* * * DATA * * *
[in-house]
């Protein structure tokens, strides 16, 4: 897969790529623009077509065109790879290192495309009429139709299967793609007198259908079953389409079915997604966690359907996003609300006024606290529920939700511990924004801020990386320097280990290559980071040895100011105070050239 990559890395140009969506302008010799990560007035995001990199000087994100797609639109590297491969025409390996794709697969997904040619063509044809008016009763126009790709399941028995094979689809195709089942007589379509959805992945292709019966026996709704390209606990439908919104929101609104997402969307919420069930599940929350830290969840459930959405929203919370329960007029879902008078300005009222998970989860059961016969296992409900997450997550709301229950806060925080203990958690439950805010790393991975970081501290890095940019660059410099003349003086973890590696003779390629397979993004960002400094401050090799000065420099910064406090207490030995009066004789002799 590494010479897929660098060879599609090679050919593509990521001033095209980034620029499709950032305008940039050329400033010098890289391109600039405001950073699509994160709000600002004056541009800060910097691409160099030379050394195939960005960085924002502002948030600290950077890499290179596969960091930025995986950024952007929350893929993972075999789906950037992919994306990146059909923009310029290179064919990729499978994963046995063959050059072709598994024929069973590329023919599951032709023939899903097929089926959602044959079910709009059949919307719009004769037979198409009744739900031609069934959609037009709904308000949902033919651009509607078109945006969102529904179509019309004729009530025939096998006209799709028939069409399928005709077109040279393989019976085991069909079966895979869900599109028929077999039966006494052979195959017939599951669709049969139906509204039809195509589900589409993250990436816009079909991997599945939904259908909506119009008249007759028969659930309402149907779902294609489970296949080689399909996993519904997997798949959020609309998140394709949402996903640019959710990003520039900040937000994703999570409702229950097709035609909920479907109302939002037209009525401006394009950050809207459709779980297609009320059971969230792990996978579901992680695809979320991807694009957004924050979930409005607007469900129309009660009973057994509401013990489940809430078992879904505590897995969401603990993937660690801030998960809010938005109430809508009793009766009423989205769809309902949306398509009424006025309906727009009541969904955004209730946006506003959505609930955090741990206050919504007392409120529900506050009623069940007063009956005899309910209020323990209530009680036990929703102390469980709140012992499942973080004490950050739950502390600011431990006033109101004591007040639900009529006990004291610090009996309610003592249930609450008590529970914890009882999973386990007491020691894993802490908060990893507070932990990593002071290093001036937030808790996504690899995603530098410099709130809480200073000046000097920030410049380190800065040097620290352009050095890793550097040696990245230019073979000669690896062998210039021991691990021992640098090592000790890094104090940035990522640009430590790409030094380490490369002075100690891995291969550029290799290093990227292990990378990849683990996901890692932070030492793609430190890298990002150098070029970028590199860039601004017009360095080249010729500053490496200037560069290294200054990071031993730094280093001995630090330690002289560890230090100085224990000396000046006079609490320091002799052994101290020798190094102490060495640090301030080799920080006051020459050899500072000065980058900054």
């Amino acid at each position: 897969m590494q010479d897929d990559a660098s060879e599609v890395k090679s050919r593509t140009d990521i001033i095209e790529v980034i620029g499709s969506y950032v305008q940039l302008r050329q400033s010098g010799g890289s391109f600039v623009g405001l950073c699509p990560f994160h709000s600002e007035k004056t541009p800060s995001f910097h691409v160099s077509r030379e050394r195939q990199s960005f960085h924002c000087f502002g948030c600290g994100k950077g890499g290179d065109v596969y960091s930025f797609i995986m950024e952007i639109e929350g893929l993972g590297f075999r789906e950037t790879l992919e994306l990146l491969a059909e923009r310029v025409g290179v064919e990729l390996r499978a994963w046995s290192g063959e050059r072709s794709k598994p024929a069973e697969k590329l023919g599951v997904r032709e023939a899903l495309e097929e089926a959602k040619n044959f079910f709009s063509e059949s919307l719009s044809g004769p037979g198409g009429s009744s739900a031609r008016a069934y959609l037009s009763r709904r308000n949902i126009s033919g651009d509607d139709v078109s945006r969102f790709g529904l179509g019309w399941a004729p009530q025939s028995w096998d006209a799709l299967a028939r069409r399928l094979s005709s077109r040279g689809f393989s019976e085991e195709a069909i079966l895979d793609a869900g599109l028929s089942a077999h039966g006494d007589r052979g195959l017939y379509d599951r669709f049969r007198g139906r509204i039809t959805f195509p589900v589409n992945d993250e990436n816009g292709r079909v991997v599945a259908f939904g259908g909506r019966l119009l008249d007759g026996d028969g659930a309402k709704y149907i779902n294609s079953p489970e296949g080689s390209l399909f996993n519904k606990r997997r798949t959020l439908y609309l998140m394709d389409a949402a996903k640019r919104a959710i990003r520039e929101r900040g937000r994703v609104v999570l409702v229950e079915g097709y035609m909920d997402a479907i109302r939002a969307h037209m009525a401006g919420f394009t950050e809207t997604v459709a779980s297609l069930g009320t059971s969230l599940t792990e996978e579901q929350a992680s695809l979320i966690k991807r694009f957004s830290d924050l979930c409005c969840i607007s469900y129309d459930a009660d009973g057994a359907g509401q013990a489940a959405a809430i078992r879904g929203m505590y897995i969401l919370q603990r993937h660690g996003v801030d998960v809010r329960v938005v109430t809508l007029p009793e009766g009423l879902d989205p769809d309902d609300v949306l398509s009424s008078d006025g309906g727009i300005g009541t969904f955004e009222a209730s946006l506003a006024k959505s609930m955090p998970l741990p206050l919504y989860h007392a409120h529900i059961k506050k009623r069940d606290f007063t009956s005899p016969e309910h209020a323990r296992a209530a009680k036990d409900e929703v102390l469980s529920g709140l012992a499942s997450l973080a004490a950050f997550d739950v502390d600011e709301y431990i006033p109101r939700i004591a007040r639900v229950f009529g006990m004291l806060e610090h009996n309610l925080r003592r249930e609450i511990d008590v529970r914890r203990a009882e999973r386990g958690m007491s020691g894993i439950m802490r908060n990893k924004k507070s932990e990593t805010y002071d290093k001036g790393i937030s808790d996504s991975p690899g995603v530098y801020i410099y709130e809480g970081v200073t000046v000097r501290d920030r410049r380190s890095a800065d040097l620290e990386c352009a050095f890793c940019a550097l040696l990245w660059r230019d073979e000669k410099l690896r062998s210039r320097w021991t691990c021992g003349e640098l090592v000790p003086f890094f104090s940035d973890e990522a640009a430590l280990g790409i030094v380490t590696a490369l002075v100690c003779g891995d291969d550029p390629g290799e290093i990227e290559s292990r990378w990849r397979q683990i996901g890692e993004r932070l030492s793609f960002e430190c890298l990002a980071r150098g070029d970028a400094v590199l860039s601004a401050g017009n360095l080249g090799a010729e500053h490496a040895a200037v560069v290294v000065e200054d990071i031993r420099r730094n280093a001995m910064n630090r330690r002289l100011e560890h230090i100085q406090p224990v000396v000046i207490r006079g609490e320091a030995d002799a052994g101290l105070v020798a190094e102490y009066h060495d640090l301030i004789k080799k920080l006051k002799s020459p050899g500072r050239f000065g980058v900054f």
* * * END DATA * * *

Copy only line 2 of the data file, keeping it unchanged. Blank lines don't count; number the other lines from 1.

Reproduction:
């Protein structure tokens, strides 16, 4: 897969790529623009077509065109790879290192495309009429139709299967793609007198259908079953389409079915997604966690359907996003609300006024606290529920939700511990924004801020990386320097280990290559980071040895100011105070050239 990559890395140009969506302008010799990560007035995001990199000087994100797609639109590297491969025409390996794709697969997904040619063509044809008016009763126009790709399941028995094979689809195709089942007589379509959805992945292709019966026996709704390209606990439908919104929101609104997402969307919420069930599940929350830290969840459930959405929203919370329960007029879902008078300005009222998970989860059961016969296992409900997450997550709301229950806060925080203990958690439950805010790393991975970081501290890095940019660059410099003349003086973890590696003779390629397979993004960002400094401050090799000065420099910064406090207490030995009066004789002799 590494010479897929660098060879599609090679050919593509990521001033095209980034620029499709950032305008940039050329400033010098890289391109600039405001950073699509994160709000600002004056541009800060910097691409160099030379050394195939960005960085924002502002948030600290950077890499290179596969960091930025995986950024952007929350893929993972075999789906950037992919994306990146059909923009310029290179064919990729499978994963046995063959050059072709598994024929069973590329023919599951032709023939899903097929089926959602044959079910709009059949919307719009004769037979198409009744739900031609069934959609037009709904308000949902033919651009509607078109945006969102529904179509019309004729009530025939096998006209799709028939069409399928005709077109040279393989019976085991069909079966895979869900599109028929077999039966006494052979195959017939599951669709049969139906509204039809195509589900589409993250990436816009079909991997599945939904259908909506119009008249007759028969659930309402149907779902294609489970296949080689399909996993519904997997798949959020609309998140394709949402996903640019959710990003520039900040937000994703999570409702229950097709035609909920479907109302939002037209009525401006394009950050809207459709779980297609009320059971969230792990996978579901992680695809979320991807694009957004924050979930409005607007469900129309009660009973057994509401013990489940809430078992879904505590897995969401603990993937660690801030998960809010938005109430809508009793009766009423989205769809309902949306398509009424006025309906727009009541969904955004209730946006506003959505609930955090741990206050919504007392409120529900506050009623069940007063009956005899309910209020323990209530009680036990929703102390469980709140012992499942973080004490950050739950502390600011431990006033109101004591007040639900009529006990004291610090009996309610003592249930609450008590529970914890009882999973386990007491020691894993802490908060990893507070932990990593002071290093001036937030808790996504690899995603530098410099709130809480200073000046000097920030410049380190800065040097620290352009050095890793550097040696990245230019073979000669690896062998210039021991691990021992640098090592000790890094104090940035990522640009430590790409030094380490490369002075100690891995291969550029290799290093990227292990990378990849683990996901890692932070030492793609430190890298990002150098070029970028590199860039601004017009360095080249010729500053490496200037560069290294200054990071031993730094280093001995630090330690002289560890230090100085224990000396000046006079609490320091002799052994101290020798190094102490060495640090301030080799920080006051020459050899500072000065980058900054």